Article

Operation waste not: week one

Categories: Expert guidance

In the first in a series of articles on tackling food waste, Sybil Kapoor discusses the ‘key to happiness’, facing up to food waste, and guilty feelings brought on by black bananas

Words: Sybil Kapoor

My cooking was first shaped by my addiction to Victorian novels. Their heroines always suffered deprivation, yet they contrived to make a homely idyll in the face of adversity and create tempting dishes out of nothing.

I was living on a shoestring in a flat that would have been condemned today. The key to happiness, or so it seemed to me, was to practice good housekeeping. I fell in love with cooking as I learnt how to stretch tinned sardines into a lemony, butter pâté and transform stale bread into sugary pain perdu.

Such days of good housewifery are long gone. I’m ashamed to admit that I now regularly throw away black bananas and discover fossilised pieces of root ginger in my fridge. According to WRAP (Waste and Resources Action Programme), I’m not alone. In November 2013, they published a report that claimed that the average UK household throws away the equivalent of six (500g) meals a week.

Aged remnants
Keen to banish my guilt, I’m trying to minimise my food waste this year. Over the next few weeks, I’m targeting the foods I most commonly discard. In theory, this will make me plan my shopping more carefully, as I’m forcing myself to face up to all the half-eaten or aged remnants lurking in my kitchen, from the perennially half-empty pot of natural yoghurt to the salted anchovies haunting my fridge. The smaller the amount left, the harder it is to finish.

I decided to start my campaign with the yoghurt. Happily, I only need a spoonful of it to make a delicious marinade for meat or fish. I just mix a little yoghurt with lemon juice and olive oil, and then depending on what is to hand, stir in chopped garlic or grated onion with fresh herbs or saffron, cumin or smoked paprika. A tandoori marinade is even easier—just mix a little more yoghurt with lemon juice, finely chopped, peeled fresh ginger, paprika, garam masala and salt.

If I’m in a rush, I’ll turn the excess yoghurt into an instant savoury sauce by adding toasted ground cumin, salt and a little water. There are lots of variations, ranging from chopped grapes with mint to grated cucumber or finely sliced chives. The latter is also good swirled into soups.

A creamy filling
In a perfect world, I’d bake some scones or soda bread at the weekend for tea, as I can use my natural yoghurt in place of the soured cream or buttermilk. The last spoonful could then be beaten into cream cheese with vanilla sugar and lemon zest to make a creamy filling for a strawberry or mango tart.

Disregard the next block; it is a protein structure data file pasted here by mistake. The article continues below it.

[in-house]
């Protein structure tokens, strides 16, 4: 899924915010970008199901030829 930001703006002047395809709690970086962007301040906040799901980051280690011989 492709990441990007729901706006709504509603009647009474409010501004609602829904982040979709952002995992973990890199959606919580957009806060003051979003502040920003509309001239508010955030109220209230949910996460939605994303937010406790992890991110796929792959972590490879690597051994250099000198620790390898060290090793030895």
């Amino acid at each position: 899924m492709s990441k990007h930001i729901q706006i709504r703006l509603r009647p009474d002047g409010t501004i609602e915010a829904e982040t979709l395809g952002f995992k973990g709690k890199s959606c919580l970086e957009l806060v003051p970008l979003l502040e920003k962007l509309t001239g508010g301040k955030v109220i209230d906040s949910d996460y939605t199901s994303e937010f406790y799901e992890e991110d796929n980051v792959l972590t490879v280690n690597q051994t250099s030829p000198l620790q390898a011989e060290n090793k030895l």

Of course, I could make a banana snow with mashed banana, yoghurt, sugar and whisked egg white. This would remove another source of guilt—black bananas. The longer you leave them, the more intense they taste. Everyone knows that you should bake your old bananas in muffins or banana bread but somehow I never do, just as I never manage to catch the ripening bunch in time and turn it into home-made banana ice cream or trifle.

For me, the best solution is banana flambé for supper. Fry the bananas in butter, then add sugar, orange or lemon juice, and at the last moment rum, brandy or whisky and ignite. Yum!

If the bananas are not too dark, I’ll serve them sliced with vanilla ice cream, drizzled with melted chocolate. My last resort is an energy-packed sandwich of cream cheese mixed with chopped walnuts and topped with mashed banana. It’s surprisingly good.

Anchovy and lemon butter
The opened can of salted anchovies, however, is more challenging. I’ve decanted them into a clean bowl, and covered them with a little extra oil, but anchovy fillets go a long way, even when rinsed and soaked in milk for 20 minutes to lessen their intense flavour. I’ve already frozen a roll of anchovy and lemon butter to melt on some future supper of seared salmon or steak, and my husband doesn’t like anchovies on pizza or pissaldièrre, so those options are out.

I look at them sitting in the fridge. They won’t keep more than a week. I could make an anchovy mayonnaise, excellent with roast veal, or maybe a Caesar salad?  Perhaps a cannellini and green bean salad with an anchovy vinaigrette or even a roasted pepper salad strewn with finely sliced anchovies. All are wonderful.

My love of nineteenth century cookbooks, however, gets the better of me. As I turn the pages of Eliza Acton’s Modern Cookery for Private Families (1855), I see her recipe for anchovy butter—a heady mix of salted anchovy fillets beaten into a paste with lots of butter, cayenne pepper, mace and nutmeg. I’ll spread it thinly on to hot toast and curl up with a cup of tea. Time to find one of my favourite Victorian novels—Dickens, Thackeray or Mrs Gaskell?